This year’s field season is over, and despite the difficulties caused by the pandemic, archaeologists from the Centre of Classical and Oriental Archaeology at the Institute for Oriental and Classical Studies (IOCS) were able to undertake their scheduled expeditions to Italy, Turkey, and Abkhazia. The Centre is the only Russian institution that conducts regular archaeological research in the Mediterranean region—the heart of ancient civilization, where neither Soviet nor Russian classical archaeologists have ever worked before.
The conference on Philosophy and Culture in Time of Pandemics ran from September 30 to 2 October 2021. It was divided into seven sessions held in a hybrid format. The organizers and participants discussed major topics such as social transformation during the pandemic, the role of mass media in shaping perceptions of the pandemic, and the epistemological and ethical issues that have arisen as a result.
The pandemic has forced many companies to rethink their approach to charity and to change their priorities in terms of corporate social responsibility. Meeting the needs of the elderly, women, and people with disabilities is a top priority, and the social agenda is becoming a key part of HSE University’s educational programmes. These topics were discussed at the business dialogue on Corporate Social Responsibility Beyond COVID-19 hosted by the HSE Graduate School of Business.
The COVID-19 pandemic has demonstrated our swift adaptation to big challenges and strengthened cooperation ties between researchers, politicians, and entrepreneurs on national and global levels. The accumulated life and goal setting practices in the new reality will be discussed on October 15–26, 2021 by participants of the XI International Academic Conference ‘Foresight and Science, Technology and Innovation Policy’ organised by the Institute for Statistical Studies and Economics of Knowledge (ISSEK).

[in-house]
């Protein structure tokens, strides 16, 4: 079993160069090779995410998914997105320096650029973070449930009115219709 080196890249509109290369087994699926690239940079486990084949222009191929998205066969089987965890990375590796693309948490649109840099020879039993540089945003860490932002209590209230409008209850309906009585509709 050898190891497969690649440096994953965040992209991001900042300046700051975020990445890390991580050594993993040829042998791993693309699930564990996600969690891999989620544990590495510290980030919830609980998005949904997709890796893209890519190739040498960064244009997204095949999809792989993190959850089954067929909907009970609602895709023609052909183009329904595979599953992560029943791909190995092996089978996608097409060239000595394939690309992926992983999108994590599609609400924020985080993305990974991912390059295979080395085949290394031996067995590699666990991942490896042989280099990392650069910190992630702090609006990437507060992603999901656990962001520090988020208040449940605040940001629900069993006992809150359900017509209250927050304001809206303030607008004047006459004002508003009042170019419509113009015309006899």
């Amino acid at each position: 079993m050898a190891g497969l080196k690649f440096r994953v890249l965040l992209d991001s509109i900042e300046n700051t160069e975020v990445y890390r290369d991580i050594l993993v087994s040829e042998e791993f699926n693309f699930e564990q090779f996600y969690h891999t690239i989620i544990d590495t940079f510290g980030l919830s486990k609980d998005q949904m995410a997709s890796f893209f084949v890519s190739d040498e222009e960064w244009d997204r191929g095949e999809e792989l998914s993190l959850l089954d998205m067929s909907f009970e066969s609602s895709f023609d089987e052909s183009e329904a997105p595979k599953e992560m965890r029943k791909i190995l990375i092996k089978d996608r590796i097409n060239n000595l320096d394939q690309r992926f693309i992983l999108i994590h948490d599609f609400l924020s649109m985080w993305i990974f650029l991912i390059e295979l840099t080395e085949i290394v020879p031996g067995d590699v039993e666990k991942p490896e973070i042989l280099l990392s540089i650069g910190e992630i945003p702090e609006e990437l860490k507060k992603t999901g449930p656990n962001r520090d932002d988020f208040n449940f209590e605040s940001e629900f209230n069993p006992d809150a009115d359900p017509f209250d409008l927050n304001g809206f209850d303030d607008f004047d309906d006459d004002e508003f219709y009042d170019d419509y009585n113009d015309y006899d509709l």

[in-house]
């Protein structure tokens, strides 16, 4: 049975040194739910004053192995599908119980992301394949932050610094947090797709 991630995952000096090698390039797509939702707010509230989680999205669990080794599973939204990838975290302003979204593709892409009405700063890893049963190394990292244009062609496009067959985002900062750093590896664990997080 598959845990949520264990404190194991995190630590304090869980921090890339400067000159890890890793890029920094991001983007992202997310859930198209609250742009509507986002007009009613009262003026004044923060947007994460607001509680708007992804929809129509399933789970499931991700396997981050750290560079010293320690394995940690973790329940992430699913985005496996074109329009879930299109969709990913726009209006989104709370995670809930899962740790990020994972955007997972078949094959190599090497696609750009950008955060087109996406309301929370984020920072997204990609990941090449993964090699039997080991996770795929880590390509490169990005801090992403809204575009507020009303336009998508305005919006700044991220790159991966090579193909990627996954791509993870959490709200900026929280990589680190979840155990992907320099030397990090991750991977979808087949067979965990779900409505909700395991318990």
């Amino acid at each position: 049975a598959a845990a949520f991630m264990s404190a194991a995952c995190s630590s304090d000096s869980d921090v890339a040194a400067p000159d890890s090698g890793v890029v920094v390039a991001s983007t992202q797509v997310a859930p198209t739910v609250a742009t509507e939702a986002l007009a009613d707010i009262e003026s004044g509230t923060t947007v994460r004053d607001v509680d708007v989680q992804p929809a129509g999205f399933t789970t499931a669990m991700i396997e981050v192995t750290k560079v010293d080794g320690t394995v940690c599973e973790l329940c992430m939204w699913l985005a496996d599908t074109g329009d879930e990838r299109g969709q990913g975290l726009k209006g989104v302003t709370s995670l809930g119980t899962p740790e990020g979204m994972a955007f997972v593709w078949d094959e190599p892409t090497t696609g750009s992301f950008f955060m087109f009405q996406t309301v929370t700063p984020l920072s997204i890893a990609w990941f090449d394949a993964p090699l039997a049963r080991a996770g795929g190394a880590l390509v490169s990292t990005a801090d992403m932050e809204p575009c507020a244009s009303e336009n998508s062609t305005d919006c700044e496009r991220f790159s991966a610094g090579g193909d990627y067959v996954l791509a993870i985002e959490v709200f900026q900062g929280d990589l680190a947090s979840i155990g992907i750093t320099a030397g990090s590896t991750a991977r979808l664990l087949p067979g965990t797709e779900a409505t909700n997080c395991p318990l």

On September 28, the HSE Centre for Cultural Sociology held the first session of the Moscow Culture Workshop 2021–2022 – a series of meetings where participants have an opportunity to discuss research papers prepared by prominent scholars. Jeffrey C. Alexander, Lillian Chavenson Saden Professor of Sociology at Yale University, delivered the first lecture, entitled ‘Nature as Iconic Object: Its Performative Creation’. Dmitry Kurakin, Director of the Centre for Cultural Sociology, spoke to the HSE News Service about the purpose and setup of the workshop.
The project team ‘Regulatory framework to prevent remote work-related psychosocial risks’ of the HSE University Faculty of Law has held an interdisciplinary online workshop to discuss the possible psychosocial risks faced by telecommuters. Participants learned more about the preliminary results of a survey conducted among Russians in summer 2021. In addition, guest experts from French and German universities spoke about EU countries’ experiences in preventing psychosocial risks.
A report by students of MIEM has won a prestigious prize at the 44th International Conference on Telecommunications and Signal Processing organized by Brno University of Technology in the Czech Republic. The project by the HSE students was named the best student work by the organizing committee.
On September 30, Stephen Riegg, Assistant Professor of History of the Texas A&M University, presented his book Russia’s Entangled Embrace: The Tsarist Empire and the Armenians, 1801-1914 at the first seminar of this year’s Boundaries of History series.We spoke with Professor Alexander Semyonov, the seminar chair and the Director of the HSE Centre for Historical Research, about the goals of the seminar and to Stephen Riegg about his research.